Oyster Reef Restoration with Parsons Seafood, Tuckerton, NJ (Great Bay)

Ocean County Soil Conservation District‘s Sustainable Practice’s for Aquaculture Resources Conservation project (SPARC) continues efforts to provide technical assistance to aquaculture farmers in the Barnegat Bay watershed to further develop the conservation practices of the NJ NRCS Aquaculture Initiative. Under the direction of District Director, Christine Raabe, earlier this year Kristin Adams, Erosion Control Specialist, joined Dale Parsons Jr., owner of Parsons Seafood and Parsons Mariculture in Tuckerton, NJ as he and his crew deployed recycled oyster, surf clam and whelk shell on one of his shellfish leases in the Great Bay.

Mike Joannides Jr. (left) and Dale Parsons Jr. (right) use high pressure hoses to move the recycled shell off the barge and onto the lease bottom.
Mike Joannides Jr. (left) and Anthony Riccardo (right) tie up one of their Carolina Skiff boats to the barge.

Dale is a participating producer in the USDA Natural Resources Conservation Service’s (NRCS) Environmental Quality Incentives Program (EQIP). This program provides financial and technical assistance to agricultural producers to address natural resource concerns and deliver environmental benefits such as improved water quality, reduced soil erosion and sedimentation, and improved or created wildlife habitat.

Dale and his crew, Mike Joannides Jr., Steve Bongard and Anthony Riccardo implemented a conservation practice called Restoration of Rare or Declining Natural Communities for Oyster Bed Restoration or Enhancement/Replenishment, in which a 2-inch layer of shell is deployed on Dale’s leases to create an oyster reef.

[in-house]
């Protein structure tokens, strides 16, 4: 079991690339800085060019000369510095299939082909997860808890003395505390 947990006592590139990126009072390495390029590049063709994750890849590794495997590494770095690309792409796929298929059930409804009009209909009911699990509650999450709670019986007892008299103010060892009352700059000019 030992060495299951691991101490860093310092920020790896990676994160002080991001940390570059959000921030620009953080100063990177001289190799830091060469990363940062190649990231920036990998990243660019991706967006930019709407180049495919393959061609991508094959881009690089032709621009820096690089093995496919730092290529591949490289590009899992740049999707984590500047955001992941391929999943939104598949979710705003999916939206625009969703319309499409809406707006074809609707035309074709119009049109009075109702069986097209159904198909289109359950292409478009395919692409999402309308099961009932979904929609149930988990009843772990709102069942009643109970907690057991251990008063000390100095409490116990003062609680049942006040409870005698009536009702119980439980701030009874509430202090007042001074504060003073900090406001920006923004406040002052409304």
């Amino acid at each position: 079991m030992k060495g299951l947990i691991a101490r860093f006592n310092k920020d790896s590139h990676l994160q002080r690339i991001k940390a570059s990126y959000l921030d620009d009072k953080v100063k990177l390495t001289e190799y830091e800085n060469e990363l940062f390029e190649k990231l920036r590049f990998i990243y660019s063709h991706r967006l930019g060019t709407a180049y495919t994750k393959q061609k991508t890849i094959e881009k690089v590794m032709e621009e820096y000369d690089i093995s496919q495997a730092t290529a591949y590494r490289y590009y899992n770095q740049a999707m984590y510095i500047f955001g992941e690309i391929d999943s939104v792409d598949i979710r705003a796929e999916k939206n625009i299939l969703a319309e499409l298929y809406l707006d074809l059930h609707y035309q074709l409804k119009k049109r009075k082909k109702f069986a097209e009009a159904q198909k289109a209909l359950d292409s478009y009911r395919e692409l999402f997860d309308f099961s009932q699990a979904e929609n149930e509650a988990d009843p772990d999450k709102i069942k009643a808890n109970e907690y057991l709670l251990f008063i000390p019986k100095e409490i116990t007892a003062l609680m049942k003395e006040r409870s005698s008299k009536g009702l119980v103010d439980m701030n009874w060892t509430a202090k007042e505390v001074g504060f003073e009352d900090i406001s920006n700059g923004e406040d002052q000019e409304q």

Dale Parsons Jr. operates one of two Carolina Skiff boats used to push the barge to the lease site.

Recycled oyster, surf clam and whelk shell is loaded onto a barge using an excavator; the barge is then pushed to Dale’s lease site using two Carolina Skiff boats. The best conditions for doing so include a high tide and minimal wind. Once the lease site is reached, high pressure hoses are hooked up to pumps within the boats.

Dale Parsons Jr. (left) and Steve Bongard (right) discuss the morning’s operation.

The high pressure hoses are used to physically move all of the recycled shell off the barge and into the bay, where it will settle to the bottom and create a reef. The whole operation, including the massive barge and two Carolina Skiffs, must be constantly moving around the 1.5 acre lease, working with the tide and wind to allow for an even coverage of shell on the lease bottom.

Dale Parsons Jr. (left) and Mike Joannides Jr. (right) use high pressure hoses to move the recycled shell off the barge and onto the lease bottom.
Oyster larvae that has set on recycled surf clam shell, called spat-on-shell.

A layer of spat-on-shell will later be placed on top of the oyster reef to promote natural reproduction of oysters. Pictured left, is live oyster larvae which has set onto recycled shell (spat-on shell) in large setting tanks.

Once completed, the restored oyster bed will support oyster growth and reproduction, provide habitat for other aquatic species and enhance water quality through oyster water filtration and the removal of nutrients and suspended sediments.

Dale Parsons Jr. and Kristin Adams discuss the process of oyster larvae setting on recycled shell in the setting tanks.
From left to right: Steve Bongard, Anthony Riccardo, Dale Parsons Jr. and Mike Joannides Jr. recap the day’s work.

Through the District’s partnership with NRCS, the Aquaculture Initiative and the Sustainable Practices for Aquaculture Resources Conservation (SPARC) project, and the National Association of Conservation Districts’ Technical Assistance grants, Kristin assisted with the conservation plan for Dale’s EQIP application as well as the certification process as the conservation practice was being implemented. The District looks forward to working with NRCS and local aquaculture producers such as Dale in the future as we continue to expand opportunities for shellfish producers and improve the health of the Barnegat and Great Bay estuaries and ecosystems. For more information about SPARC, please visit OCSCD’s SPARC webpage. Click to download a pdf copy of this article. (photos and text by Kristin Adams, PSM, Erosion Control Specialist, Ocean County Soil Conservation District)